Update Version Number in a File.

September 23rd, 2009 § 0 comments § permalink

No, not an AssemblyInfo.cs file, that’s really straightforward. C’mon it’s a task that does what it says, easy.

Something I was trying to do is update the version number in, for all simple purposes, a text file – something that’s not xmlpoke-able. So I have the property ready to go and the file I want to update!

My first thoughts were to use the loadfile to get the file into a property and replace it with the version.

<loadfile file=”some.txt” property=”token-file”>

<filterchain>

<replacetokens>

<token key=”VERSION” value=”${version}” />

</replacetokens>

</filterchain>

</loadfile>

Awesome, just like the sample and it echos out just fine…so now, how do I save my changes? After some digging around, I looked into the filterchain and read up on the copy task.

Seriously, copying a file now has the ability to modify the internals? Does not compute! Maybe copy, then modify. Anyway, its works now, so I can’t really complain anymore besides the hassle of finding the right task to do the job.

<copy file=”some-template.txt” tofile=”some.txt”>

<filterchain>

<replacetokens>

<token key=”VERSION” value=”${version}” />

</replacetokens>

</filterchain>

</copy>

Now I know why James keeps telling me to get out of the XML HELL. Coding tasks in XML is just ass backwards.

Automating x86 and x64 Builds.

April 6th, 2009 § 0 comments § permalink

Before attending the ALT.NET Houston Open Spaces Conference, I really didn’t know what to expect besides learning something. What did I want to learn? I had absolutely no idea. I just heard read good things about this event from many others at the Austin and Seattle ones. The sessions I went to were totally great and best of all, I bumped into a few familiar faces I totally didn’t expect to ever see again, hehe.

Now that I have been refreshed with a completely new eagerness to get caught up with the latest and greatest, I’m hoping to be able to contribute at the next ALT.NET conference. Ben, chop-chop, get on it! =)

Here is my main take away from the conference that I just finished.

Starting Point (x86 only): NAnt that kicks off MSBuild, runs tests, and copies to a package folder.

The problem I was running into is that I didn’t fully understand Visual Studio 2008’s Configuration Manager and how to integrate/mimic it with NAnt. I had to set the target platforms x86/x64 and it automatically configured the output paths:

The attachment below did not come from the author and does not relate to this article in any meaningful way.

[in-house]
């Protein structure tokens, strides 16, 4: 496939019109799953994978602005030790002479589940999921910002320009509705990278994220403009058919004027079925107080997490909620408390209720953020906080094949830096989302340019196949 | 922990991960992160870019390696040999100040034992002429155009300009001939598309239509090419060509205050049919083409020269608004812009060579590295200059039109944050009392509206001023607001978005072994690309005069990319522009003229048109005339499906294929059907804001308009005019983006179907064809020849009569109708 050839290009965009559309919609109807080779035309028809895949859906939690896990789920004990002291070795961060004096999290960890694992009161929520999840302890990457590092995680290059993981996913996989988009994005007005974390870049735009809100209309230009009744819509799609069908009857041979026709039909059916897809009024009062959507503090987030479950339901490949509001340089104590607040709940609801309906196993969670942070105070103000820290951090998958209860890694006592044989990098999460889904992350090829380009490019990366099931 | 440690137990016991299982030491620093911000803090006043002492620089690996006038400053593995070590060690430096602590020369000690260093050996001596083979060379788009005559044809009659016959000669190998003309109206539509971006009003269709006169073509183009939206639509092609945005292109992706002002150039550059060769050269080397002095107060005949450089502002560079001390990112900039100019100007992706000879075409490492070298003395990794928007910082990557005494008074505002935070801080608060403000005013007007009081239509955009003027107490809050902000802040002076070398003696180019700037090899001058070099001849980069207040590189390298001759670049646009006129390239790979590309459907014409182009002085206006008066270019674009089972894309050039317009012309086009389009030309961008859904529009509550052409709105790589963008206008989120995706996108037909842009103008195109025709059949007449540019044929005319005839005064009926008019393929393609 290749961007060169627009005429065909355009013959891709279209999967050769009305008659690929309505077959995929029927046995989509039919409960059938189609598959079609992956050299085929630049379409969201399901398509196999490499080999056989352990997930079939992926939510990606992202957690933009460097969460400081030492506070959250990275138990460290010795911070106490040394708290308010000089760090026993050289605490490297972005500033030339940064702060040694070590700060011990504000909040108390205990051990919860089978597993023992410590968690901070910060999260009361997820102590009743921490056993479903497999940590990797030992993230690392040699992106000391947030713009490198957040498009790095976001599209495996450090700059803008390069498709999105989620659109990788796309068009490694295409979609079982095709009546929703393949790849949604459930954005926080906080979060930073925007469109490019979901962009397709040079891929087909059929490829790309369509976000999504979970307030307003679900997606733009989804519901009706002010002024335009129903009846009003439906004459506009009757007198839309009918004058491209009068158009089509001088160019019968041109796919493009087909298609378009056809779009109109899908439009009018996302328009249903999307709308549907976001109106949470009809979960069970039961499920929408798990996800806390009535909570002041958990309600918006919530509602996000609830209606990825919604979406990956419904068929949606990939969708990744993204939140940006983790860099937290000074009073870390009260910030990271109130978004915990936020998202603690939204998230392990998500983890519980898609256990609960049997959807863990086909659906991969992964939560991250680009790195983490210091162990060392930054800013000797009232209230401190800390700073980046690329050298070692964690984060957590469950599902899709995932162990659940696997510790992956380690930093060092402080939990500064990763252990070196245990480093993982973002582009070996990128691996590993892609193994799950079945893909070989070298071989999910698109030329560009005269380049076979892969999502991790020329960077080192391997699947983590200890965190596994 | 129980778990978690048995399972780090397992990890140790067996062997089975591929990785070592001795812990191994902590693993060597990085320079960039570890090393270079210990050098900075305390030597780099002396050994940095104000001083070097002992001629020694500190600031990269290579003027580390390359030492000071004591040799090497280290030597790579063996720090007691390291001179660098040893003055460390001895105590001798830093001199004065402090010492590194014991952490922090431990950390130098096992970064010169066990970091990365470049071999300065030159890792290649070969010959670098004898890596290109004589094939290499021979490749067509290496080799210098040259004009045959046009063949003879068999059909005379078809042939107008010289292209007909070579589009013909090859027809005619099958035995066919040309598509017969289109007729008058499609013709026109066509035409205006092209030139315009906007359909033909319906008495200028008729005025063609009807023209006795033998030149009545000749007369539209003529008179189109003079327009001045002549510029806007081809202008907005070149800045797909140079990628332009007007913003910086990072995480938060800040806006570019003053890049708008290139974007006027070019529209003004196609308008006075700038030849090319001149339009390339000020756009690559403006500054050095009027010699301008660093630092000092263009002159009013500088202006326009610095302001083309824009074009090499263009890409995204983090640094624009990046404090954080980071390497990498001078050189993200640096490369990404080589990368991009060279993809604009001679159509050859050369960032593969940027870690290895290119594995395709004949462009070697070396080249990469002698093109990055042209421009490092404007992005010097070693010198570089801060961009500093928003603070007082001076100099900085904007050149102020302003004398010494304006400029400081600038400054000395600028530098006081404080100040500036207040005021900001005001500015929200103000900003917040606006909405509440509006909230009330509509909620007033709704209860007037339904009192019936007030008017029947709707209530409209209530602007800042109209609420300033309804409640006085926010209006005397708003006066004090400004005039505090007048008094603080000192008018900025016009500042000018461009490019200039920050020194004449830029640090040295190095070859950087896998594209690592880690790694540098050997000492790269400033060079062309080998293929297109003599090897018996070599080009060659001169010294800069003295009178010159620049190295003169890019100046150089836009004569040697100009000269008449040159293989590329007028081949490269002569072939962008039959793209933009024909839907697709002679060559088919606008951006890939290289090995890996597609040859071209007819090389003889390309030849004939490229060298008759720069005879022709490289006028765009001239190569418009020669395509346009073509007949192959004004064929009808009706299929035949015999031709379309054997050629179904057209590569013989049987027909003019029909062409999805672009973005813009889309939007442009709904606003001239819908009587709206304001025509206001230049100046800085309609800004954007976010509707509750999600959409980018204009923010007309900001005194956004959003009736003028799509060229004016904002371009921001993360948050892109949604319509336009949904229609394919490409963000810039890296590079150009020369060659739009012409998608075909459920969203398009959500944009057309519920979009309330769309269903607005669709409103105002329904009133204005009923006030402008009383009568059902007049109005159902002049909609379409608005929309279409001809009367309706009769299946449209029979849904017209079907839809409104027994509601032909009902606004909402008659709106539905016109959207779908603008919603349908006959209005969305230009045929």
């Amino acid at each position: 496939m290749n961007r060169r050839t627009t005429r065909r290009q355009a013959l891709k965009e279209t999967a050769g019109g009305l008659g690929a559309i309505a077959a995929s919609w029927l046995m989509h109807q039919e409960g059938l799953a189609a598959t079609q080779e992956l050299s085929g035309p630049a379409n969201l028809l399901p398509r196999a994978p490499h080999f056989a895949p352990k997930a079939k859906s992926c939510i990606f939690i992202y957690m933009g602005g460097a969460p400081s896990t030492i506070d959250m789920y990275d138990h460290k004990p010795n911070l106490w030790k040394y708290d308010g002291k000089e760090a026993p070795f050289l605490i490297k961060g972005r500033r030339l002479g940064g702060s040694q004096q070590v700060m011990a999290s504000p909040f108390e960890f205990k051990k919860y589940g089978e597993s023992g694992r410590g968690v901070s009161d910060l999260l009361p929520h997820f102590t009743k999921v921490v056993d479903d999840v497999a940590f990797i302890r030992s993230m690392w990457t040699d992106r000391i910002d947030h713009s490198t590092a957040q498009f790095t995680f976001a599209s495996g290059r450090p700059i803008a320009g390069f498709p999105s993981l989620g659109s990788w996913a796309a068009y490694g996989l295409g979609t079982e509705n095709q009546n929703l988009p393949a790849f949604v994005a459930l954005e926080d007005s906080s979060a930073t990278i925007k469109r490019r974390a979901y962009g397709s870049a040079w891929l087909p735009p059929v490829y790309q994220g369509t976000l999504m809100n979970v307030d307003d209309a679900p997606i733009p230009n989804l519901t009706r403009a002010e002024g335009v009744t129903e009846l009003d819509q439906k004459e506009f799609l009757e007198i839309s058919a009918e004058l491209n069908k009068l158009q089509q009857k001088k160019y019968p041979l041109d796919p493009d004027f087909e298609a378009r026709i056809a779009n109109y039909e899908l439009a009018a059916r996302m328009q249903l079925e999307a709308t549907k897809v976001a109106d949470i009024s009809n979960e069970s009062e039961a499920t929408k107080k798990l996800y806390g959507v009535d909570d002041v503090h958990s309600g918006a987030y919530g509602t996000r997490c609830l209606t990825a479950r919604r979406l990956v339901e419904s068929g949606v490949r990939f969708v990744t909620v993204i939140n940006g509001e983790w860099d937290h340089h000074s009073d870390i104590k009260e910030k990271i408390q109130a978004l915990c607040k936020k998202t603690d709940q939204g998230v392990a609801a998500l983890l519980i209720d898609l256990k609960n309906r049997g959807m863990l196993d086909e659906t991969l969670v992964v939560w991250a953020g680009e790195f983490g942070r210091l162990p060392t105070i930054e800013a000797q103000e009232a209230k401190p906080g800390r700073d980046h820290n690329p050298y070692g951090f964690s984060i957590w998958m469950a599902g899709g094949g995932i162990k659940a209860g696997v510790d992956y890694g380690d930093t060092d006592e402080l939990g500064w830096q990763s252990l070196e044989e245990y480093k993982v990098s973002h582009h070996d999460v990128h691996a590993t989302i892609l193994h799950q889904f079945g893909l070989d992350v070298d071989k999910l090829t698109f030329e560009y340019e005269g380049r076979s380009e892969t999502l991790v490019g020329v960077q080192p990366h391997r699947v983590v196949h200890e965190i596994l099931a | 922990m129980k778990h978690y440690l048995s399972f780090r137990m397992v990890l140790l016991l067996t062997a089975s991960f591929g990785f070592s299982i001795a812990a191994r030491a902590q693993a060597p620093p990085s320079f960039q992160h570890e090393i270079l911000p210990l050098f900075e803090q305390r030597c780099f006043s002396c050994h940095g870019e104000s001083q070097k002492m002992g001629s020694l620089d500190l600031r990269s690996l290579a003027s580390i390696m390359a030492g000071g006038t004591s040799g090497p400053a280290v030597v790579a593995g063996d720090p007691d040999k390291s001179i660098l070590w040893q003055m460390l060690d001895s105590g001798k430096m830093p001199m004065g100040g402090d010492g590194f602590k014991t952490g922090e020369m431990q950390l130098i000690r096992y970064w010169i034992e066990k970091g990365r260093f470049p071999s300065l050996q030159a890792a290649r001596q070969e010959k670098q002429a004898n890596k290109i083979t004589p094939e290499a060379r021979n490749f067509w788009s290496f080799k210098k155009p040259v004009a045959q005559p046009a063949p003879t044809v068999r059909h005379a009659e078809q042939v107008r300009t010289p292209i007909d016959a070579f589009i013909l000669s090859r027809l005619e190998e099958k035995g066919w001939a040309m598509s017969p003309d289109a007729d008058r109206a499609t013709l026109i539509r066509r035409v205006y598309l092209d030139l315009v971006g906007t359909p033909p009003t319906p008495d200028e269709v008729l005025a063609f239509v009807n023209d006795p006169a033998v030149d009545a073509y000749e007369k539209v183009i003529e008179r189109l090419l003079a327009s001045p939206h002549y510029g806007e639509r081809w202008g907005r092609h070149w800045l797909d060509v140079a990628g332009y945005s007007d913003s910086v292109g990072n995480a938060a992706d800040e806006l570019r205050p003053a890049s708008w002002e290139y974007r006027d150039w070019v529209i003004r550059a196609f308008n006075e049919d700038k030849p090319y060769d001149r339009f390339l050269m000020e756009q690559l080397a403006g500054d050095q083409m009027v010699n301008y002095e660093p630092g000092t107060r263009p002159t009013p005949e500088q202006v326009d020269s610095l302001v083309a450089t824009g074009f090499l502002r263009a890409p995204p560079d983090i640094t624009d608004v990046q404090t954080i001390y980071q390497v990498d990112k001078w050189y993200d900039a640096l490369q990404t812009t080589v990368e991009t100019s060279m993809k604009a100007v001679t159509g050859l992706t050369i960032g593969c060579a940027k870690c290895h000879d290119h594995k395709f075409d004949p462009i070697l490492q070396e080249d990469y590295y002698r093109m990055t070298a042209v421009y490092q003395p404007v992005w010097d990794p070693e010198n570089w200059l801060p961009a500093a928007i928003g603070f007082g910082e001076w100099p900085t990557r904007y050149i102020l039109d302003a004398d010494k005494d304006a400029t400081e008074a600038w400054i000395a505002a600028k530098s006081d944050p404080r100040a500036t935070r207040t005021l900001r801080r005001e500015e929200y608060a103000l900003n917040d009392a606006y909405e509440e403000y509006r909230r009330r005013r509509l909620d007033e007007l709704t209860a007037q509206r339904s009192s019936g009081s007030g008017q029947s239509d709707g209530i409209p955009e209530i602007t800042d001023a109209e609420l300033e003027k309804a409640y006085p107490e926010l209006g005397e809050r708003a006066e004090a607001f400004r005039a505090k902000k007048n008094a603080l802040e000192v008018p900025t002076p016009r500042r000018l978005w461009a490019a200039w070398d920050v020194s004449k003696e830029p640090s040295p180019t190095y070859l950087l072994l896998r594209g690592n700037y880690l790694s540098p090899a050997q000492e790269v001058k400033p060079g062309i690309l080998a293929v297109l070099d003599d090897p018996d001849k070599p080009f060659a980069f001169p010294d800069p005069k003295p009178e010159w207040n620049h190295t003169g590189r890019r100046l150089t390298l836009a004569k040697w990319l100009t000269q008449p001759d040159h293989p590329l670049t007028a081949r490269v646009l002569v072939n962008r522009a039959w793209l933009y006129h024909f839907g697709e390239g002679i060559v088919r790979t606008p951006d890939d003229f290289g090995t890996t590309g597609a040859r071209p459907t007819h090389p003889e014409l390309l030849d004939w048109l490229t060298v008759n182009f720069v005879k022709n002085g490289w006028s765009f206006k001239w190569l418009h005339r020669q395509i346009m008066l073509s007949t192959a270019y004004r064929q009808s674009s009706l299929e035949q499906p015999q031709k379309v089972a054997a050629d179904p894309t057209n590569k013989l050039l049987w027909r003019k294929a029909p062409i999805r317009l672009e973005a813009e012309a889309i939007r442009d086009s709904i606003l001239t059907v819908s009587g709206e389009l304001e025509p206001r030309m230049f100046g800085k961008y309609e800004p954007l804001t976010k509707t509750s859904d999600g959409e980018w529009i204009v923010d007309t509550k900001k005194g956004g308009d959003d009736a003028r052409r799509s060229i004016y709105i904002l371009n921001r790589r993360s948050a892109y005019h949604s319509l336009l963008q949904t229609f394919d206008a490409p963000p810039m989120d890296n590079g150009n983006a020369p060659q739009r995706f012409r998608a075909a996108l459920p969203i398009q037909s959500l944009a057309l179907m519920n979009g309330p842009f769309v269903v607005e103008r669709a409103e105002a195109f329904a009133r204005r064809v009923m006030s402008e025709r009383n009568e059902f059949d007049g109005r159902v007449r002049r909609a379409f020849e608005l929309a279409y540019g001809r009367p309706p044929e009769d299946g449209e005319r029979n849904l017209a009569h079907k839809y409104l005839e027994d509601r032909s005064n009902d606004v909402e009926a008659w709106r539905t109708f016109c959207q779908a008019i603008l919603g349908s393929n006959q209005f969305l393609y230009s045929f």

[folder] – [configuration]|[platform]

  • bin/Debug – Debug|Any CPU
  • bin/Release – Release|Any CPU
  • bin/x86/Debug – Debug|x86
  • bin/x86/Release – Release|x86
  • bin/x64/Debug – Debug|x64
  • bin/x64/Release – Release|x64

Remember, these are defaults after you add solution configurations and solution platform. When you build, set the proper targets, F5 and you’re done. As for NAnt, I also had to target the proper configuration/platform:

/p:Configuration=${project.config} /p:Platform=${project.platform}

The tricky part here for me was to get NAnt to find the x64 Framework by parsing out the x86 path and do a string replace. Unfortunately, I’m using 0.85 and it seems to have a bug when trying to pass in a variable as the input string. Currently, I have to specify the directory, UGLY.

<property name=”msbuild-x86″ value=”${framework::get-framework-directory(framework::get-target-framework())}\msbuild.exe” />

<property name=”msbuild-x64″ value=”C:\Windows\Microsoft.NET\Framework64\v3.5\msbuild.exe” />

After reorganizing a few targets and adding more to specify x86 and x64 builds, it worked perfectly. The last step I did was to ensure the builds were targeting separate platform output folders.

Now, my next step is to automate the WiX build…

Visual Studio.NET 2008 + Subversion + NAnt.

February 29th, 2008 § 1 comment § permalink

I’ve had trouble trying to figure out a way to grab the Subversion revision number in order to populate it into the the auto-generated CommonAssemblyInfo.cs file.

major.minor[.build[.revision]]

Google got me Bryant’s post that linked to Jonathan Malek’s post. Which didn’t help at all because he already migrated his blog to WordPress and the link couldn’t be found. The next link I found worth was Dan Hounshell’s post on the topic. Guess who it refers to? Jonathan’s (now invisible) post.

So finally, I put a few things together and I came up with an almost-done solution, YAY!

<property name=”svnrevision” value=”0″/>
<property name=”svnrevisiontortoise” value=”nothing” />
<if test=”${directory::exists(‘.svn’)}”>

<!–… run the tortoise command line stuff to get latest …–>
<loadfile file=”.svn\all-wcprops” property=”svnrevisiontortoise” failonerror=”false” />
<regex pattern=”ver\/(?’svnrevision’\w+)\/” input=”${svnrevisiontortoise}” failonerror=”false” />

</if>
<echo message=”Using Subversion revision number: ${svnrevision}” />

The only stipulation for this is you HAVE to do an update on the repository before calling running this. I tried running a command, but I don’t have Subversion installed on the machine, so it doesn’t recognize it. Plus, I don’t want to add that dependency. Maybe I can throw it in a bin folder or something as a reference.

<exec program=”svn” commandline=”up” failonerror=”true” output=”svn.update.log.txt” append=”true”/>

Now that I have .revision automatically generated, I’ll need to figure out a simple way to both tag and generate the build number.

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